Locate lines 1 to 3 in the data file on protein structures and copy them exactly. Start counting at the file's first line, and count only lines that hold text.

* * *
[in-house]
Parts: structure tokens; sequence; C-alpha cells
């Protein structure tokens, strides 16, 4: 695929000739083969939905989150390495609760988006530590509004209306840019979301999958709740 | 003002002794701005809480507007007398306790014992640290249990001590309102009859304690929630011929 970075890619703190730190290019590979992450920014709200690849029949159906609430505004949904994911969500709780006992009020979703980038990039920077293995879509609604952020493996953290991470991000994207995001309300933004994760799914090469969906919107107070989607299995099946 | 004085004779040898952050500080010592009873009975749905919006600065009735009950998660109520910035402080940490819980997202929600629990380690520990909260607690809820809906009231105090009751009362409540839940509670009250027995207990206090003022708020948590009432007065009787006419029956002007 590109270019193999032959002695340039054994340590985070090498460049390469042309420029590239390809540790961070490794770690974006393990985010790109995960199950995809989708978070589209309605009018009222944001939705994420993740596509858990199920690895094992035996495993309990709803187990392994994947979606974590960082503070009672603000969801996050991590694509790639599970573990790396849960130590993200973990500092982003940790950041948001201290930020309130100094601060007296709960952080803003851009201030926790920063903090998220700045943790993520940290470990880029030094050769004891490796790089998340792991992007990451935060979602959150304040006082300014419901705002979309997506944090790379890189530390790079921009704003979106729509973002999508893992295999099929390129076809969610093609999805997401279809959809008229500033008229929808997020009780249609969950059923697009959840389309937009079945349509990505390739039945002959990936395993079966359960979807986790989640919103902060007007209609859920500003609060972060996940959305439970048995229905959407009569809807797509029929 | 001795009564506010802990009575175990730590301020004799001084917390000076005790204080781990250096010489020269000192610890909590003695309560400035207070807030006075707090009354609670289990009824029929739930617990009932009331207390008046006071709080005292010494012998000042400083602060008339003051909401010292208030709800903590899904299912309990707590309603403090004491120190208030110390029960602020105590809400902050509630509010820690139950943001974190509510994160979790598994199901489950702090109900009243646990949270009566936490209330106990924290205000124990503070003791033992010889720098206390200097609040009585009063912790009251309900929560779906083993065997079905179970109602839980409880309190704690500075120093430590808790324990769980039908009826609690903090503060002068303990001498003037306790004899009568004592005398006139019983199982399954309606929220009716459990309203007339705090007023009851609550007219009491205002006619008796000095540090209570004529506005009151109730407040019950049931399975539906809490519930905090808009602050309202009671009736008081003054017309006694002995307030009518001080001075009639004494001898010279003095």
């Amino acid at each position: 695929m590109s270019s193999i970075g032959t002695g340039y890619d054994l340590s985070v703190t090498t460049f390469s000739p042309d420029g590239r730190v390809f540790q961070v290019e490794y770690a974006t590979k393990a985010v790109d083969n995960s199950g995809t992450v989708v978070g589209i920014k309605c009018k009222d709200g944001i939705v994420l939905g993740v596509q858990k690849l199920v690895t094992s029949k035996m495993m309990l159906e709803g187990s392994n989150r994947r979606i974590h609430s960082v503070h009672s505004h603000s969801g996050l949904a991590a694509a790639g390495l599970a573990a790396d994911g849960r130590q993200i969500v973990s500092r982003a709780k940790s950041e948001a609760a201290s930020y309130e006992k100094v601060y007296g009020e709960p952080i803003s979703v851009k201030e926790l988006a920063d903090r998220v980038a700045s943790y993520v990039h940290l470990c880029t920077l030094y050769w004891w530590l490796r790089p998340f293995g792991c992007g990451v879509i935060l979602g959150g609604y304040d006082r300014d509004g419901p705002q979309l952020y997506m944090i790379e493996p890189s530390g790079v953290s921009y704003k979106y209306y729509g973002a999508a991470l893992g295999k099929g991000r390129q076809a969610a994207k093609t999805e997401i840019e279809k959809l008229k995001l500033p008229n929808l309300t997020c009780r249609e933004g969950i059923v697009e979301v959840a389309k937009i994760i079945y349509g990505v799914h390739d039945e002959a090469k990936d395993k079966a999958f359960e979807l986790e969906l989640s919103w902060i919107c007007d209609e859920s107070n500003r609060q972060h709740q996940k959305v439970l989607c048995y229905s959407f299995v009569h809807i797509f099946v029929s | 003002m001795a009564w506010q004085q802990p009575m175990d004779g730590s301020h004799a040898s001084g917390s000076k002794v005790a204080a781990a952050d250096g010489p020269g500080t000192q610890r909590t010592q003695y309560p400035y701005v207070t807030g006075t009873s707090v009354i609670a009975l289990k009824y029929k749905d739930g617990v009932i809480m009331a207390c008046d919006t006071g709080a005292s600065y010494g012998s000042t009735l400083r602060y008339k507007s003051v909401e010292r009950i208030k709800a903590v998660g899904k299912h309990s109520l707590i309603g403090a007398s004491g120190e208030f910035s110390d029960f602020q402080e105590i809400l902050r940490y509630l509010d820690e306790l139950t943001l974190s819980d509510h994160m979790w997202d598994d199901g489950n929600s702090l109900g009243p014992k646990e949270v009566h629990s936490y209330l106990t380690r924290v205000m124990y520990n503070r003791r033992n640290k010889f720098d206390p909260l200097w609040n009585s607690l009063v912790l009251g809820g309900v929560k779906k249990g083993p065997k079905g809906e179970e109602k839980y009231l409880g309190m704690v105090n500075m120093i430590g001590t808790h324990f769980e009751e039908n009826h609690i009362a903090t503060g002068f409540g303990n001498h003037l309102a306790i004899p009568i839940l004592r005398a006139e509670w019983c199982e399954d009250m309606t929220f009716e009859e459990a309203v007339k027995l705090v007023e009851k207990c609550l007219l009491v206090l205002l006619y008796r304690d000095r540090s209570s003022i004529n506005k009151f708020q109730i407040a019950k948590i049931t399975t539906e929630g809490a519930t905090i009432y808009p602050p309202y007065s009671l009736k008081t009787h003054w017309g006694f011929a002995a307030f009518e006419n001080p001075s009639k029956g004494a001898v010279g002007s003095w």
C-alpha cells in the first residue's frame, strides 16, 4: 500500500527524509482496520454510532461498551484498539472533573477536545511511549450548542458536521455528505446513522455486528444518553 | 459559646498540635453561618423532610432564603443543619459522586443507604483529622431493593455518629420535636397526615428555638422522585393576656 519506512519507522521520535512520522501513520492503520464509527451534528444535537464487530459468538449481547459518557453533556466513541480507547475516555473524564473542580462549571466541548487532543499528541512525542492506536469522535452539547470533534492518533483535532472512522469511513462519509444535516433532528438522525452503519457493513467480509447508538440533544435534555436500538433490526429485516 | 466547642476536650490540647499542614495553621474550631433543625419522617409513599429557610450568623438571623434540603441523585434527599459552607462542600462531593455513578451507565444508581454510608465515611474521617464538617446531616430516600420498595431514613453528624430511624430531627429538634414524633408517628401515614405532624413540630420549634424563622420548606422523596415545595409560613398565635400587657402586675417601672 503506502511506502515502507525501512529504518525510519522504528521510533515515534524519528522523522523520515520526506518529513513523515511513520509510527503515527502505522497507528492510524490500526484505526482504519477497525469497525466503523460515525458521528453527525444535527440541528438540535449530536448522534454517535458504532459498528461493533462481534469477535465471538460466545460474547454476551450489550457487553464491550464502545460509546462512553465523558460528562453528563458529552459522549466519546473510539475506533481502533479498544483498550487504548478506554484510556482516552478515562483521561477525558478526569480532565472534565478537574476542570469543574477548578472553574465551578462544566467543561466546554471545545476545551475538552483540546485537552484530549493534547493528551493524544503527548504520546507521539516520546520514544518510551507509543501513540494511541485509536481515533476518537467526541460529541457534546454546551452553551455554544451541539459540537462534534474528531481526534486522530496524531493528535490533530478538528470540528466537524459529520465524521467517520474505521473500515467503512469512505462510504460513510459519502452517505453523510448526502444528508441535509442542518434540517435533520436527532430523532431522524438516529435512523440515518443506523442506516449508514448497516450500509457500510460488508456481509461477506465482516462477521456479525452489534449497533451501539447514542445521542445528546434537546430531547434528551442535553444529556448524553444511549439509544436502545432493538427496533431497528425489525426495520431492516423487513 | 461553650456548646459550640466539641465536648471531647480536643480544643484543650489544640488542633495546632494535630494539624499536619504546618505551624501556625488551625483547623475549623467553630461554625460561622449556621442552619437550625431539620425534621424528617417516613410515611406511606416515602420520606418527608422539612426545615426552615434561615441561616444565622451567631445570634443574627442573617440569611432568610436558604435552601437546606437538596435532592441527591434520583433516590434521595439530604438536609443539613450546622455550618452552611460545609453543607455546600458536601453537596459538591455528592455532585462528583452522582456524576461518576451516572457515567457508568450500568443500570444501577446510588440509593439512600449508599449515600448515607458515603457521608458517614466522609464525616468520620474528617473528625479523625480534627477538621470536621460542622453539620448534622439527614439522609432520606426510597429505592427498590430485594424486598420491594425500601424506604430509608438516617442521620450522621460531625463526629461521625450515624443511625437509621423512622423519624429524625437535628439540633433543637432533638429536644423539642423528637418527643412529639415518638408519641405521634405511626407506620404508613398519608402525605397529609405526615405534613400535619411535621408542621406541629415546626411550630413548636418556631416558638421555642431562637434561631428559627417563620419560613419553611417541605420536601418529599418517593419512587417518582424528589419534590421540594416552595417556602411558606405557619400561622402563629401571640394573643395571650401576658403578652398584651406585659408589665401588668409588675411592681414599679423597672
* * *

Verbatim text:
[in-house]
Parts: structure tokens; sequence; C-alpha cells
């Protein structure tokens, strides 16, 4: 695929000739083969939905989150390495609760988006530590509004209306840019979301999958709740 | 003002002794701005809480507007007398306790014992640290249990001590309102009859304690929630011929 970075890619703190730190290019590979992450920014709200690849029949159906609430505004949904994911969500709780006992009020979703980038990039920077293995879509609604952020493996953290991470991000994207995001309300933004994760799914090469969906919107107070989607299995099946 | 004085004779040898952050500080010592009873009975749905919006600065009735009950998660109520910035402080940490819980997202929600629990380690520990909260607690809820809906009231105090009751009362409540839940509670009250027995207990206090003022708020948590009432007065009787006419029956002007 590109270019193999032959002695340039054994340590985070090498460049390469042309420029590239390809540790961070490794770690974006393990985010790109995960199950995809989708978070589209309605009018009222944001939705994420993740596509858990199920690895094992035996495993309990709803187990392994994947979606974590960082503070009672603000969801996050991590694509790639599970573990790396849960130590993200973990500092982003940790950041948001201290930020309130100094601060007296709960952080803003851009201030926790920063903090998220700045943790993520940290470990880029030094050769004891490796790089998340792991992007990451935060979602959150304040006082300014419901705002979309997506944090790379890189530390790079921009704003979106729509973002999508893992295999099929390129076809969610093609999805997401279809959809008229500033008229929808997020009780249609969950059923697009959840389309937009079945349509990505390739039945002959990936395993079966359960979807986790989640919103902060007007209609859920500003609060972060996940959305439970048995229905959407009569809807797509029929 | 001795009564506010802990009575175990730590301020004799001084917390000076005790204080781990250096010489020269000192610890909590003695309560400035207070807030006075707090009354609670289990009824029929739930617990009932009331207390008046006071709080005292010494012998000042400083602060008339003051909401010292208030709800903590899904299912309990707590309603403090004491120190208030110390029960602020105590809400902050509630509010820690139950943001974190509510994160979790598994199901489950702090109900009243646990949270009566936490209330106990924290205000124990503070003791033992010889720098206390200097609040009585009063912790009251309900929560779906083993065997079905179970109602839980409880309190704690500075120093430590808790324990769980039908009826609690903090503060002068303990001498003037306790004899009568004592005398006139019983199982399954309606929220009716459990309203007339705090007023009851609550007219009491205002006619008796000095540090209570004529506005009151109730407040019950049931399975539906809490519930905090808009602050309202009671009736008081003054017309006694002995307030009518001080001075009639004494001898010279003095």